(9). Think, if the worst things work for good to a believer, what shall the best things — Christ, and heaven! How much more shall these work for good! If the cross has so much good in it, what has the crown? If such precious clusters grow in Golgotha, how delicious is that fruit which grows in Canaan? If there be any sweetness in the waters of Marah, what is there in the wine of Paradise? If God’s rod has honey at the end of it, what has His golden sceptre? If the bread of affliction tastes so savoury, what is manna? What is the heavenly ambrosia? If God’s blow and stroke work for good, what shall the smiles of His face do? If temptations and sufferings have matter of joy in them, what shall glory have? If there be so much good out of evil, what then is that good where there shall be no evil? If God’s chastening mercies are so great, what will His crowning mercies be? Wherefore comfort one another with these words.

(10). Consider, that if God makes all things to turn to our good, how right is it that we should make all things tend to His glory! “Do all to the glory of God” (I Cor. x. 31). The angels glorify God, they sing divine anthems of praise. How then ought man to glorify Him, for whom God has done more than for angels! He has dignified us above them in uniting our nature with the Godhead. Christ has died for us, and not the angels. The Lord has given us, not only out of the common stock of His bounty, but He has enriched us with covenant blessings, He has bestowed upon us His Spirit. He studies our welfare, He makes everything work for our good; free grace has laid a plan for our salvation. If God seeks our good, shall we not seek His glory?

Question. How can we be said properly to glorify God. He is infinite in His perfections, and can receive no augmentation from us?

Answer. It is true that in a strict sense we cannot bring glory to God, but in an evangelical sense we may. When we do what in us lies to lift up God’s name in the world, and to cause others to have high reverential thoughts of God, this the Lord interprets a glorifying of Him; as a man is said to dishonour God, when he causes the name of God to be evil spoken of.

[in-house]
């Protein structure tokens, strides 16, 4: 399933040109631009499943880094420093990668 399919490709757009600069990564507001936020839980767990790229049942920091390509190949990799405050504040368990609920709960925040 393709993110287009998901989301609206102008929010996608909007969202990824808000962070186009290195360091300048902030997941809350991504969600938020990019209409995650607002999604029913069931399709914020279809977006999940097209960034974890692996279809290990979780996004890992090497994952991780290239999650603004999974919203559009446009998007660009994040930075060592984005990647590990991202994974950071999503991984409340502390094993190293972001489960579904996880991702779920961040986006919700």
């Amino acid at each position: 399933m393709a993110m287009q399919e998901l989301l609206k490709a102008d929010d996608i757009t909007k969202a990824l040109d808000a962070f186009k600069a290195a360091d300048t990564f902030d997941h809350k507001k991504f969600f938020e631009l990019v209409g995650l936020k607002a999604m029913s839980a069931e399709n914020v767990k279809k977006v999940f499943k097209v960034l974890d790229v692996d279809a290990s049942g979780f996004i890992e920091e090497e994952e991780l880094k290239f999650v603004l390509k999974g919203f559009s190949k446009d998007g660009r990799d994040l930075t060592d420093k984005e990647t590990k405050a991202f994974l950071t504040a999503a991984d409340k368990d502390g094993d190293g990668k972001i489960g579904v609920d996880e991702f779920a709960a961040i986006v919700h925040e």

We are said to advance God’s glory in three ways: (i.) When we aim at His glory; when we make Him the first in our thoughts, and the last in our end. As all the rivers run into the sea, and all the lines meet in the centre, so all our actions terminate and centre in God. (ii.) We advance God’s glory by being fruitful in grace. “Herein is my Father glorified, that ye bring forth much fruit” (John xv. 8). Barrenness reflects dishonour upon God. We glorify God when we grow in fairness as the lily, in tallness as the cedar, in fruitfullness as the vine. (iii.) We glorify God when we give the praise and glory of all we do unto God. It was an excellent and humble speech of a king of Sweden; he feared lest the people’s ascribing that glory to him which was due to God, should cause him to be removed before the work was done. When the silk worm weaves her curious work, she hides herself under the silk, and is not seen. When we have done our best, we must vanish away in our own thoughts, and transfer the glory of all to God. The apostle Paul said, “I laboured more abundantly than they all” (1 Cor. xv. 10). One would think this speech savoured of pride; but the apostle pulls off the crown from his own head, and sets it upon the head of free grace, “Yet not I, but the grace of God which was with me.” Constantine used to write the name of Christ over the door, so should we over our duties.

Thus let us endeavour to make the name of God glorious and renowned. If God seek our good, let us seek His glory. If He make all things tend to our edification, let us make all things tend to His exaltation. So much for the privilege mentioned in the text.